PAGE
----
In Brief

Queen Victoria and Prince Albert, Amateur Artists

Queen Victoria, Queen of the United Kingdom (1819-1901) . Courtesy of Royal Collection Trust/ © Her Majesty Queen Elizabeth II 2015.
An etiching by Queen Victoria, Queen of the United Kingdom (1819–1901) (image courtesy of Royal Collection Trust/ © Her Majesty Queen Elizabeth II 2015.

What do Winston Churchill, George W. Bush, Queen Victoria, and Prince Albert have in common? Besides contributing, each in his or her own way, to the systematic structures grounding imperialism, the Prime Minister, President, and British royals have all tried their hand at amateur art.

A photograph of Queen Victoria and Prince Albert by Roger Fenton, 1854 (via Wikipedia)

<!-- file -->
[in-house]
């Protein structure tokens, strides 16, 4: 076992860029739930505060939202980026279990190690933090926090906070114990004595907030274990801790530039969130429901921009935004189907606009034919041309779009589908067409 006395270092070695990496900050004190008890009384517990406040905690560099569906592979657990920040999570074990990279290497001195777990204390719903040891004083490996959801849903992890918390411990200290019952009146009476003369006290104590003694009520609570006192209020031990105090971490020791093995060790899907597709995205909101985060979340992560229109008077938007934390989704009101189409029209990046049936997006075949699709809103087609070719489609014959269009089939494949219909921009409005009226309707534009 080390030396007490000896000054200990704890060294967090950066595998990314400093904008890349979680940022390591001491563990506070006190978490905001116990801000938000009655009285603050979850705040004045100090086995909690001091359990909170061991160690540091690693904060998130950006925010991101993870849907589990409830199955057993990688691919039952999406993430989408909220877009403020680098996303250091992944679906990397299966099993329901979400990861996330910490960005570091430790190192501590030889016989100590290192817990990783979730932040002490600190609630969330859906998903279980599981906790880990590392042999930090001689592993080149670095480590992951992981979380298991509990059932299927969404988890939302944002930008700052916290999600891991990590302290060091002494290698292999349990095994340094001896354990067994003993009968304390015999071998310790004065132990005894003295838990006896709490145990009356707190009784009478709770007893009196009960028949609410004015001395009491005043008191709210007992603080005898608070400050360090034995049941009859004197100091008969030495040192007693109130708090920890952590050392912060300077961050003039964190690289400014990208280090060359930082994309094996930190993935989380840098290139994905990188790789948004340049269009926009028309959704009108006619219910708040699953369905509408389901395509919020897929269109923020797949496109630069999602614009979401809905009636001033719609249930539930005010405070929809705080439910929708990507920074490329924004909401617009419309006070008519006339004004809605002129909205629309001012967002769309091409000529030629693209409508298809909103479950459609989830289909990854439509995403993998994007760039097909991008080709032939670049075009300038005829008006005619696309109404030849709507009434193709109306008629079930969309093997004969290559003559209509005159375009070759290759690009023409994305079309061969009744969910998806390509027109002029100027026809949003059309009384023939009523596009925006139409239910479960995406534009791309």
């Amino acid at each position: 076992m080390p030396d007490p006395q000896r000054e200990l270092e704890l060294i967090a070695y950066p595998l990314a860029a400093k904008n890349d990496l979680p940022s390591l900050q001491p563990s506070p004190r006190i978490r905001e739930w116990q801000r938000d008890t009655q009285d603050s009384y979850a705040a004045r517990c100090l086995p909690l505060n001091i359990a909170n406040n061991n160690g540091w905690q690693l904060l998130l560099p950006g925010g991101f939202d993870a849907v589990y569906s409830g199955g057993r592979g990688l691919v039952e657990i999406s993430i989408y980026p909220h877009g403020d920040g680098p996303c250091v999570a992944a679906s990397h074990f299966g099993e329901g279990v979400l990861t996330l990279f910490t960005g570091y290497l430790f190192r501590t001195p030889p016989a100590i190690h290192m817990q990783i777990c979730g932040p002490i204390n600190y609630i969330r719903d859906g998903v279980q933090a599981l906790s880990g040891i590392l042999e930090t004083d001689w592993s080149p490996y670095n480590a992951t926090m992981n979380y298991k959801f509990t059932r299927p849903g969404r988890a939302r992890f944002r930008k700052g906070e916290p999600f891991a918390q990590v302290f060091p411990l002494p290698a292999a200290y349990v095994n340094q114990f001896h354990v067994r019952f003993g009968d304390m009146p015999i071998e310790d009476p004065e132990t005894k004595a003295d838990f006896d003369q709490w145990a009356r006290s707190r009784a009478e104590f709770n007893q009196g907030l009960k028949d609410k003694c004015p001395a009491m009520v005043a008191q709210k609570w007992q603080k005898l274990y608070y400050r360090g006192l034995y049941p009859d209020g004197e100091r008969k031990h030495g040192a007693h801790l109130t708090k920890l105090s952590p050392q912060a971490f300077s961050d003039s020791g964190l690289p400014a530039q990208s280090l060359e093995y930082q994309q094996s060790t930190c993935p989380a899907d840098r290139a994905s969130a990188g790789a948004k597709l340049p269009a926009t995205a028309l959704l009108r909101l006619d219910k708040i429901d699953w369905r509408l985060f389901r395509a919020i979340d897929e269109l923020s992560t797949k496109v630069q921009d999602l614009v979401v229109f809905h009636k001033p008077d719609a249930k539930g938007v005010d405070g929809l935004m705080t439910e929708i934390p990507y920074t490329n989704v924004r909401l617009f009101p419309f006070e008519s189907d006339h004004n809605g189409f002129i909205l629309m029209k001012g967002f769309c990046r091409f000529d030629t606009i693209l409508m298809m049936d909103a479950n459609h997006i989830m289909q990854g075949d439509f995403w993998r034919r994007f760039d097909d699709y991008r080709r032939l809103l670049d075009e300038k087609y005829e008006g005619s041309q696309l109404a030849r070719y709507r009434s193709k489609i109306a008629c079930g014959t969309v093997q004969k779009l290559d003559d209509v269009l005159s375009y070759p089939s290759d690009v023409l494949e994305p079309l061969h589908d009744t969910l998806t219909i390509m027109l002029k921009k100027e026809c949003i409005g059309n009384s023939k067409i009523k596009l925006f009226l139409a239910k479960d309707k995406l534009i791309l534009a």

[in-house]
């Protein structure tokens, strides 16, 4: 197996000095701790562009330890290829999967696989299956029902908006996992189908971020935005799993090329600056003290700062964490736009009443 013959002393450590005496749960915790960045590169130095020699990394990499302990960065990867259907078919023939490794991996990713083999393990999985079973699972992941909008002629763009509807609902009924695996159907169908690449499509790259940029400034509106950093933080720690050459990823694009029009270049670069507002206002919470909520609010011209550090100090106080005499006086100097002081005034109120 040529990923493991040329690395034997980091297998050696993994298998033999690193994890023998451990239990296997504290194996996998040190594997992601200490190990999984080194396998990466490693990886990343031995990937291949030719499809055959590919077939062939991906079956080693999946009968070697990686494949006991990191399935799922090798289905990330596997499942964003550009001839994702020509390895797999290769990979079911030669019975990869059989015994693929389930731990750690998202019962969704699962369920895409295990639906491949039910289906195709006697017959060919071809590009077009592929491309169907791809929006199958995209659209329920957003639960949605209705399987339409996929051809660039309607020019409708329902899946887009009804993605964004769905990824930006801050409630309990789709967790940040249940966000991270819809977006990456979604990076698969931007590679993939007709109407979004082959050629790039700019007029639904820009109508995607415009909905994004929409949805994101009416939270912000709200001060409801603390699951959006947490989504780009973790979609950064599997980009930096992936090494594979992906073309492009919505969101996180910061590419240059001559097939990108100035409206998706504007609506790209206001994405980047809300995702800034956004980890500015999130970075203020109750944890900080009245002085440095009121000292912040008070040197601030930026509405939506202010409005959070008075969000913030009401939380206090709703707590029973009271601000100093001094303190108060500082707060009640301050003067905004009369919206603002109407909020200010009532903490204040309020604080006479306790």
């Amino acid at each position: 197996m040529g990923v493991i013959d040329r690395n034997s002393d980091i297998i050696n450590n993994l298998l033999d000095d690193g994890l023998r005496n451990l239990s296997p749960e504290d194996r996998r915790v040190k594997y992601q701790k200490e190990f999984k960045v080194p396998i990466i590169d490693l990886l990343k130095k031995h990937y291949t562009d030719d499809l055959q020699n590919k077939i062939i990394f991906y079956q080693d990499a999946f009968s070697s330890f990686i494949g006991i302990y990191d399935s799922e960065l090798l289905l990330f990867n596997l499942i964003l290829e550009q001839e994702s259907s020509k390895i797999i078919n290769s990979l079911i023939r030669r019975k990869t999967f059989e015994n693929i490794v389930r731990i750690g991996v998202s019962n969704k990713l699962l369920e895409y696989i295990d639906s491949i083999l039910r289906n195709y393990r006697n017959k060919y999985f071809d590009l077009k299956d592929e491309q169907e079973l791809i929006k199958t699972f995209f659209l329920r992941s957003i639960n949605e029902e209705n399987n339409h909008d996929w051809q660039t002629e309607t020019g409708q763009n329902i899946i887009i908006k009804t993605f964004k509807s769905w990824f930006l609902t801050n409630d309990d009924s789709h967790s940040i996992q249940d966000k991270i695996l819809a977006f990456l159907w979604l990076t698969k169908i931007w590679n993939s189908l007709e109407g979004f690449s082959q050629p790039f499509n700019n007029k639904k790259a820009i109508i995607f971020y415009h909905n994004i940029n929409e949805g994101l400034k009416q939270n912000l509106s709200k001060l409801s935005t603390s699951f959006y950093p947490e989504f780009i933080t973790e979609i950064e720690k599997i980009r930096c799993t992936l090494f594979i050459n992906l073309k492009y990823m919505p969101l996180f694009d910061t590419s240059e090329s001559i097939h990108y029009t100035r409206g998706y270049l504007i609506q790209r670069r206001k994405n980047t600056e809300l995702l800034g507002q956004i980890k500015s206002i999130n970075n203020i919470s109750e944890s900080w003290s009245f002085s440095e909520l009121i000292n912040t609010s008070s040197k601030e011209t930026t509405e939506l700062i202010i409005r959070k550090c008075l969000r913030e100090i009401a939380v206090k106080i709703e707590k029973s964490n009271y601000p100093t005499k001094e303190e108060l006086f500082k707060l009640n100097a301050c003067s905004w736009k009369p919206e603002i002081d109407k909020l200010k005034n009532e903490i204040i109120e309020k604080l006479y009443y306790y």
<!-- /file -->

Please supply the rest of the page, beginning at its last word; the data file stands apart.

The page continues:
A photograph of Queen Victoria and Prince Albert by Roger Fenton, 1854 (via Wikipedia)

While Churchill and Bush stuck to painting, Victoria and Albert often created etchings together. And this April, two of those etchings will go on display at the London Original Print Fair (April 23–26), where they will take their place alongside works by Old Masters like Dürer, Goya, and Piranesi. You may be interested to know that the etchings by Victoria and Albert will not be for sale at the art fair.

While Victoria and Albert may be no Rembrandt, their work is certainly tasteful. One has to wonder why the royal pair haven’t had a retrospective at their namesake museum in London? Seems only fitting, though the V&A only appears to own one etching by the Prince Consort.

Prince Albert, Prince Consort, consort of Victoria, Queen of the United Kingdom (1819-61). Courtesy of  Royal Collection Trust/ © Her Majesty Queen Elizabeth II 2015.
An etching by Prince Albert, Prince Consort, consort of Victoria, Queen of the United Kingdom (1819-61)
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